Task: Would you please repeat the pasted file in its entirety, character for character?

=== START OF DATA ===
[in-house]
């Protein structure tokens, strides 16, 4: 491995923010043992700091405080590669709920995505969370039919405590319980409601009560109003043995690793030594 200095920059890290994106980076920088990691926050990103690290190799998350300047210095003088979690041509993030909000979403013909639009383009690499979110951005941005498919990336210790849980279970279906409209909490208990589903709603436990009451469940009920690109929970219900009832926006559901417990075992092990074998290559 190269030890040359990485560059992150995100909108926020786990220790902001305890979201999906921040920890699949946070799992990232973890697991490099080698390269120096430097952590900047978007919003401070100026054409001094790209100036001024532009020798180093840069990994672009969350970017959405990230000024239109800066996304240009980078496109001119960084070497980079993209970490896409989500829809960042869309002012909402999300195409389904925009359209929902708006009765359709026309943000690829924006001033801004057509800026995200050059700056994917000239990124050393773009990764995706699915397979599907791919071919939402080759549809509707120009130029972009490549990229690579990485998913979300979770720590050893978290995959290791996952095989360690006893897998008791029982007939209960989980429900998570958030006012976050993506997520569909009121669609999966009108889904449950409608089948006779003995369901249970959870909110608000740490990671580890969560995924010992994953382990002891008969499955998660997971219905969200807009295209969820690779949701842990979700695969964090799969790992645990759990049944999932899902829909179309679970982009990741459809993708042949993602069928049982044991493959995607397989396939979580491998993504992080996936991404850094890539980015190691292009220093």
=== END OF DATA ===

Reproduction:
[in-house]
């Protein structure tokens, strides 16, 4: 491995923010043992700091405080590669709920995505969370039919405590319980409601009560109003043995690793030594 200095920059890290994106980076920088990691926050990103690290190799998350300047210095003088979690041509993030909000979403013909639009383009690499979110951005941005498919990336210790849980279970279906409209909490208990589903709603436990009451469940009920690109929970219900009832926006559901417990075992092990074998290559 190269030890040359990485560059992150995100909108926020786990220790902001305890979201999906921040920890699949946070799992990232973890697991490099080698390269120096430097952590900047978007919003401070100026054409001094790209100036001024532009020798180093840069990994672009969350970017959405990230000024239109800066996304240009980078496109001119960084070497980079993209970490896409989500829809960042869309002012909402999300195409389904925009359209929902708006009765359709026309943000690829924006001033801004057509800026995200050059700056994917000239990124050393773009990764995706699915397979599907791919071919939402080759549809509707120009130029972009490549990229690579990485998913979300979770720590050893978290995959290791996952095989360690006893897998008791029982007939209960989980429900998570958030006012976050993506997520569909009121669609999966009108889904449950409608089948006779003995369901249970959870909110608000740490990671580890969560995924010992994953382990002891008969499955998660997971219905969200807009295209969820690779949701842990979700695969964090799969790992645990759990049944999932899902829909179309679970982009990741459809993708042949993602069928049982044991493959995607397989396939979580491998993504992080996936991404850094890539980015190691292009220093």